Carrying on Ronald Hutton’s observation from some years back that Wicca (whatever exactly Wicca is) has become a world religion, here is an article on Costa Rican Wiccans, Druids, Asatruar, and other Pagans. So they are are “world religions” now.
Costa Rica’s indigenous communities have long practiced animism, but it was only in 2010 that the first formally organized pagan group, Kindred Irminsul, was formed. At least six more such pagan groups formed in the following three years. Since 2012, the multiple pagan groups have banded together to form broader partnerships. There’s the Asociación Ásatrú Yggdrasil de Costa Rica, a group self-described as “dedicated to ancient Nordic and Scandinavian religious practices.” Its membership has grown by 60 percent since 2013, says 31-year-old Esteban Sevilla, the group’s president. There’s also the Pagan Alliance of Costa Rica, which consists of Asatruar, Roman Reconstructionists, Wiccans and Druids. . . .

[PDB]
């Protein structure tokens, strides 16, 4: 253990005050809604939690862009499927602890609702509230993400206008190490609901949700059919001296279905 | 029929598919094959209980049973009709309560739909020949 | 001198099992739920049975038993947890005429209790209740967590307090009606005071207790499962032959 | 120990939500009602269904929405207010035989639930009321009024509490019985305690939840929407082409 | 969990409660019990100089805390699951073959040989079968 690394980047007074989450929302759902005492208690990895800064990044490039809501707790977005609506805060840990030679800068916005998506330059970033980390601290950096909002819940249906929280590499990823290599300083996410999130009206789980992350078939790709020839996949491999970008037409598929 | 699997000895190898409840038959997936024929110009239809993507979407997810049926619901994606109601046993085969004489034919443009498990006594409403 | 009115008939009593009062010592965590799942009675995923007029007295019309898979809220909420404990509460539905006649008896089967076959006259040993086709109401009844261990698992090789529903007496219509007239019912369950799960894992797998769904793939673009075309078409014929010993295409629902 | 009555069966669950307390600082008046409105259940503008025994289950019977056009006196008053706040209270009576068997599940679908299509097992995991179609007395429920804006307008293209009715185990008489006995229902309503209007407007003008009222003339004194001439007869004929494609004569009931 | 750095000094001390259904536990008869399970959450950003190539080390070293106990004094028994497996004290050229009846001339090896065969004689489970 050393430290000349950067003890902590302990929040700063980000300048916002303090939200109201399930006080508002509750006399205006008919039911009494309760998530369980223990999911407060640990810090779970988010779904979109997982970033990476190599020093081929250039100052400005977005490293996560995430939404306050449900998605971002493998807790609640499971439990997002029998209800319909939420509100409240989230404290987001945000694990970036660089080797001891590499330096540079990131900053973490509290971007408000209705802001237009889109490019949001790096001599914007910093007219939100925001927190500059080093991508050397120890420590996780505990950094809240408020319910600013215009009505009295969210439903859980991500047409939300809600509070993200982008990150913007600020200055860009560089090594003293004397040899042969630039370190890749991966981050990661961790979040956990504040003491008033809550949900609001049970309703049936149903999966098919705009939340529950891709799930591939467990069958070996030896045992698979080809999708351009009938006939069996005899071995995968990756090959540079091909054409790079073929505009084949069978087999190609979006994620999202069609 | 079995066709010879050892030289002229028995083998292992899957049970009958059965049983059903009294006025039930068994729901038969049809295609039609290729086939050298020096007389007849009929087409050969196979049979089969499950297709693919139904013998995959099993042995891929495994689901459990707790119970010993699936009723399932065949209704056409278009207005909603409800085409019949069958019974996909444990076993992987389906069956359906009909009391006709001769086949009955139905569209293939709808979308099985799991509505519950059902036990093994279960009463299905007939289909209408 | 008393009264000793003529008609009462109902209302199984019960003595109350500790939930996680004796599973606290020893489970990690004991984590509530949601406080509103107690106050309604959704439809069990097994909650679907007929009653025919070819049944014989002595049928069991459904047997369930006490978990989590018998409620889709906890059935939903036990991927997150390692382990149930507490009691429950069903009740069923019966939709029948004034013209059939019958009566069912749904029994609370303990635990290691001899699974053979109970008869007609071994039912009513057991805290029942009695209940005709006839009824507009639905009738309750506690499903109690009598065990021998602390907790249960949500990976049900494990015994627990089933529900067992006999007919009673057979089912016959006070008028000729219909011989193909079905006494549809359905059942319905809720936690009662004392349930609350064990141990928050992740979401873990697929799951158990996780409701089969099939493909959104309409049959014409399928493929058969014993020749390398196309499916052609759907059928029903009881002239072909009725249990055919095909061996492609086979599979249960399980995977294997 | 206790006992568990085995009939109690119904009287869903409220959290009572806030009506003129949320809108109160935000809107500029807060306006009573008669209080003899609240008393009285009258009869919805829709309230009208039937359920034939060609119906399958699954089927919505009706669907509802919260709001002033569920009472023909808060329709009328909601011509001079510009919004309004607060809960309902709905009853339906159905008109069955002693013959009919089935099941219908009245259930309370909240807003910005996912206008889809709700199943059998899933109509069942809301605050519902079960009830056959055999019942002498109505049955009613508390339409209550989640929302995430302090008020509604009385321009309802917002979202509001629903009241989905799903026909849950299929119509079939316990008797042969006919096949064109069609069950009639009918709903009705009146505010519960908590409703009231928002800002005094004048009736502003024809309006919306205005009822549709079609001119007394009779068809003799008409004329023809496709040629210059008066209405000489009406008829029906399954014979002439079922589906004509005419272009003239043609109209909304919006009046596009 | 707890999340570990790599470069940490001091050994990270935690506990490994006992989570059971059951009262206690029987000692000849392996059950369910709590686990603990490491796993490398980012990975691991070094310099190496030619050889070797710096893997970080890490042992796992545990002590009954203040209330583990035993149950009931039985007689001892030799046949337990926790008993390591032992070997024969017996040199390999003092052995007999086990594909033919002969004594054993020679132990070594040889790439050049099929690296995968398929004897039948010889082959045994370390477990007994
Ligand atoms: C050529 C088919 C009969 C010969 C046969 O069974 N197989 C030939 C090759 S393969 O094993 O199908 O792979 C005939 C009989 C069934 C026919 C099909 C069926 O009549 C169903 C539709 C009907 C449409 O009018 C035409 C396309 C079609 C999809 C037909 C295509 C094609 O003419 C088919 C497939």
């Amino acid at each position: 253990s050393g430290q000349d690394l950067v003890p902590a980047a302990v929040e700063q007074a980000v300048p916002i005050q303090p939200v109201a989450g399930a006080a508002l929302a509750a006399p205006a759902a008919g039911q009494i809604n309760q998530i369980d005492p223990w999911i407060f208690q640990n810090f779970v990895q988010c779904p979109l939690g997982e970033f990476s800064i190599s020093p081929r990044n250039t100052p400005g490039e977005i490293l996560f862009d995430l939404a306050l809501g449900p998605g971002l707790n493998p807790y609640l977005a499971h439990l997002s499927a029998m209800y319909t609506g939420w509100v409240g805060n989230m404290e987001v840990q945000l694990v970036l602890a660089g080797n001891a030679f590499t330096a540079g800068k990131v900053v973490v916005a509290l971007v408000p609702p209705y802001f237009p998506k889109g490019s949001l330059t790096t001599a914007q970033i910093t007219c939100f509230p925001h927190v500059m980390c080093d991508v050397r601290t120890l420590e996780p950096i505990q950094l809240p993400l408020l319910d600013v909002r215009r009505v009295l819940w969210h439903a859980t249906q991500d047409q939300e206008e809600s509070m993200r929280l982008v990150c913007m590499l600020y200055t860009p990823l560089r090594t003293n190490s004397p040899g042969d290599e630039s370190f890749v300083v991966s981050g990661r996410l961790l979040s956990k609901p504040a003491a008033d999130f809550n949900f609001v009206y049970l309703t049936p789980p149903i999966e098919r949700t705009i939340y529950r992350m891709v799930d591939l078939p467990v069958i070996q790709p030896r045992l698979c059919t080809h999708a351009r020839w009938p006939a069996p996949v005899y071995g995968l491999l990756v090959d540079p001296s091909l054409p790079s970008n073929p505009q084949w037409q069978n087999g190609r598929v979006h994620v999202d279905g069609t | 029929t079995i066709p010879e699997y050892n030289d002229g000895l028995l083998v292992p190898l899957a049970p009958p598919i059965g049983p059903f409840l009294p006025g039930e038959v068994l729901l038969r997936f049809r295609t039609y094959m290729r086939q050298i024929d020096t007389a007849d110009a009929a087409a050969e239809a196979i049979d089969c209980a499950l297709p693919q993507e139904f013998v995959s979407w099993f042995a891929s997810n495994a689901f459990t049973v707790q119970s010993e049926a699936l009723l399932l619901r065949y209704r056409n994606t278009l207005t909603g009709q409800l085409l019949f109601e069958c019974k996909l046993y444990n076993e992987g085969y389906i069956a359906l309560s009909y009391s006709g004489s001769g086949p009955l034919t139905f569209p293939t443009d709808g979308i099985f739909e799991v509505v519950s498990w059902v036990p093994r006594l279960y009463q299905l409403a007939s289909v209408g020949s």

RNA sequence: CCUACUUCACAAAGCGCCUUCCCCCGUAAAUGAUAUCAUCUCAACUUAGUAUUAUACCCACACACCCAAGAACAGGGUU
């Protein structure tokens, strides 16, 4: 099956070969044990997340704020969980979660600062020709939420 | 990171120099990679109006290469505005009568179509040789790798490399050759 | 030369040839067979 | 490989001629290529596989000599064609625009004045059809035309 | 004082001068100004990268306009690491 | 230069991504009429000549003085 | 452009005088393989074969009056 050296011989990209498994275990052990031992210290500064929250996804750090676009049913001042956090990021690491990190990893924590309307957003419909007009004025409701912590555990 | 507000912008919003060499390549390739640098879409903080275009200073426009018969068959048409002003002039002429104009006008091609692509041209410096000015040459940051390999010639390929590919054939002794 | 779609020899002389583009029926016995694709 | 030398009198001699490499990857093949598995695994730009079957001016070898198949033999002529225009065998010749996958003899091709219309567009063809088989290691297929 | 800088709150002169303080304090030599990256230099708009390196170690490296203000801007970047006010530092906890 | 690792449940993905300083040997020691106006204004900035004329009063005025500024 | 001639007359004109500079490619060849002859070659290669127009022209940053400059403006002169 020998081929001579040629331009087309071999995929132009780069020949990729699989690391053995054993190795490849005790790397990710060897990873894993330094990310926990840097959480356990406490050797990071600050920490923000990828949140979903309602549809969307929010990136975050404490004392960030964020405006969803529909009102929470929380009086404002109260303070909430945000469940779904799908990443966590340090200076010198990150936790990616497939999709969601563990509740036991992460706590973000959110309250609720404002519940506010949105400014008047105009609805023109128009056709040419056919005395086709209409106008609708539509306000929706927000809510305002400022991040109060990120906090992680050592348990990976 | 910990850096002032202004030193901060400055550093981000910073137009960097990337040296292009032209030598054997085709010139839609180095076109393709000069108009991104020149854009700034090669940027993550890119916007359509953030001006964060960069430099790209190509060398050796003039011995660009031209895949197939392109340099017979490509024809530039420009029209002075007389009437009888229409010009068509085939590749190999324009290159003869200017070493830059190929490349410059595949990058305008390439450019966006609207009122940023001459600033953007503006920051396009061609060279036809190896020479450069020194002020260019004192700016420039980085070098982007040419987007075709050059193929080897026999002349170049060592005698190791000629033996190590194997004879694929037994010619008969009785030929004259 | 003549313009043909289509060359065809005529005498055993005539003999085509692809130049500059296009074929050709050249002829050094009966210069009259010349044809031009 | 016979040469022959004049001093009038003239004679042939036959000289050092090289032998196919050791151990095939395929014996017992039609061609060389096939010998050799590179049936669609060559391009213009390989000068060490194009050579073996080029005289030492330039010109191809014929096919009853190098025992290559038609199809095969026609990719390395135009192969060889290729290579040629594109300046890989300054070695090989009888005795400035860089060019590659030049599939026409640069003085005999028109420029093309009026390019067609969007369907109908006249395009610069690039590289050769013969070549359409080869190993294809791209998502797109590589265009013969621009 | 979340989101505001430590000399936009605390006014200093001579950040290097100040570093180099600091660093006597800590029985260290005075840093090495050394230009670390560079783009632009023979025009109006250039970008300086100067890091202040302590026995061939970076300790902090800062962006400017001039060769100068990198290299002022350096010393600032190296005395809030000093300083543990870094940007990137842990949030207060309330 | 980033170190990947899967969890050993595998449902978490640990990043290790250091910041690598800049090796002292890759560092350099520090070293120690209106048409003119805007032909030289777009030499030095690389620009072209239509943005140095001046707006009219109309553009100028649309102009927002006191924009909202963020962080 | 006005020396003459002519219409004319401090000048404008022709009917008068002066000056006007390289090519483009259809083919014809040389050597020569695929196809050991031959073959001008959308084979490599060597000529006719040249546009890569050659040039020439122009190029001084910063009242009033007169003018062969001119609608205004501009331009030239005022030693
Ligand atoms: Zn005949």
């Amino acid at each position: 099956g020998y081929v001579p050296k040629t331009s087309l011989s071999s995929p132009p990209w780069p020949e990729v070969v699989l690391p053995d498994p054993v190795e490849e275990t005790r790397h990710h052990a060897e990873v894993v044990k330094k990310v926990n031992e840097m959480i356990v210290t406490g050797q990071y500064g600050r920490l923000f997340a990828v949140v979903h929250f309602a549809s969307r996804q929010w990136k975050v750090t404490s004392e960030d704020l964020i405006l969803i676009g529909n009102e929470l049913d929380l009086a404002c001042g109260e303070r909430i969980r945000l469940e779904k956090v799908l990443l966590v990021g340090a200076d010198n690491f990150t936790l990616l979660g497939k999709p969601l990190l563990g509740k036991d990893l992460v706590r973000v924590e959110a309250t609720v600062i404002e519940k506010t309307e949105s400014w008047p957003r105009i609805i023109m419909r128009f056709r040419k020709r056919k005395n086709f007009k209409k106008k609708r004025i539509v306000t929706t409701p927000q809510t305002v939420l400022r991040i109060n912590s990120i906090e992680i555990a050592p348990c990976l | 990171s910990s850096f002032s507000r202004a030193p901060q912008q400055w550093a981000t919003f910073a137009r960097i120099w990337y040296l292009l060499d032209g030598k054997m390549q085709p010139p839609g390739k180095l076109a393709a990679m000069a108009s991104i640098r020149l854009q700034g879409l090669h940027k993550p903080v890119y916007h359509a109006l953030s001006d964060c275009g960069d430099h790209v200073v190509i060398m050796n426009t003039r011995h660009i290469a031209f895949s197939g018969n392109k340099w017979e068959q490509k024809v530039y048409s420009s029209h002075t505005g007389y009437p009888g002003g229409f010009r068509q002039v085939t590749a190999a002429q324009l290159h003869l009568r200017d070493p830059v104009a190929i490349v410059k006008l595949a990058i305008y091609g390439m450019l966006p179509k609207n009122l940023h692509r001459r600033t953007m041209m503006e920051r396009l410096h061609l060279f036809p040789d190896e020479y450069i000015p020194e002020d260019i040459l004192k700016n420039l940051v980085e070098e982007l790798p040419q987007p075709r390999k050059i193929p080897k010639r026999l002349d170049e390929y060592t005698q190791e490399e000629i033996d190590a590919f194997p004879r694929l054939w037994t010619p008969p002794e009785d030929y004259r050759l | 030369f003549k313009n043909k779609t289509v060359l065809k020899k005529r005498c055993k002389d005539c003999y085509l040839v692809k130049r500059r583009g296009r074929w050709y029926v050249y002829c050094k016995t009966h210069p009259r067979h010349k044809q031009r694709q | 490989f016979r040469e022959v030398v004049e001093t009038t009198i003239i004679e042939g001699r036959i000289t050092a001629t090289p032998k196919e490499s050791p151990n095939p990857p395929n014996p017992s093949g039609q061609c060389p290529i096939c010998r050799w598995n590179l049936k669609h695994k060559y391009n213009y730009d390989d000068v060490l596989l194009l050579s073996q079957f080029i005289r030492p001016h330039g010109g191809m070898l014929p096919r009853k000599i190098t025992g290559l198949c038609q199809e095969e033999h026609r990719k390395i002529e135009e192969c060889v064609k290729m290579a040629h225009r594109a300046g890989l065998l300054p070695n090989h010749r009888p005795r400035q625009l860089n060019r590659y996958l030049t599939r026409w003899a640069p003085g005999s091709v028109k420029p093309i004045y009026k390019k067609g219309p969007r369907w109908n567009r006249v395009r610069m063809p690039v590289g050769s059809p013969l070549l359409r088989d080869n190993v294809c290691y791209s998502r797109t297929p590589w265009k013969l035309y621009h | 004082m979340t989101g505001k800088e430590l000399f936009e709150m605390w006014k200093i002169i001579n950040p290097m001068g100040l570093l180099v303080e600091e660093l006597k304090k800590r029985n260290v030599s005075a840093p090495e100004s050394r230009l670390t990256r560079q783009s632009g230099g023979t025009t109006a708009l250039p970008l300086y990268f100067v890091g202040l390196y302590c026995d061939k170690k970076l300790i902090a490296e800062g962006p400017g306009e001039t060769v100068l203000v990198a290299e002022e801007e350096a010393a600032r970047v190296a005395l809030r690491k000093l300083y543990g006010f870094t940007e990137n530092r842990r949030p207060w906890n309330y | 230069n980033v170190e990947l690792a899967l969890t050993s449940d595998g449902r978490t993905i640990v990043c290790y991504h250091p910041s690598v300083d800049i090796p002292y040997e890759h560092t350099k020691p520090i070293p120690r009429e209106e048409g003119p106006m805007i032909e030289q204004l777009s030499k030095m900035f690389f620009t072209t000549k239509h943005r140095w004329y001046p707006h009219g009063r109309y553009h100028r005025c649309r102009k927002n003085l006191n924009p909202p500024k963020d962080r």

Petitioning the government for a formal religious status is not cheap. There’s the cost of hiring lawyers to read over the paperwork, and the fees of submitting applications. Sevilla notes it could cost his group $1,000. “We’re working on it,” he says, “but it’s expensive.” The review process is long and bureaucratic. Sevilla and his colleagues need to prepare a statement detailing their activity, get a minimum of 50 member signatures — but the more signatories, the greater the likelihood of approval — and then draft and present the religious organization’s statutes. The government can then take its time vetting the request.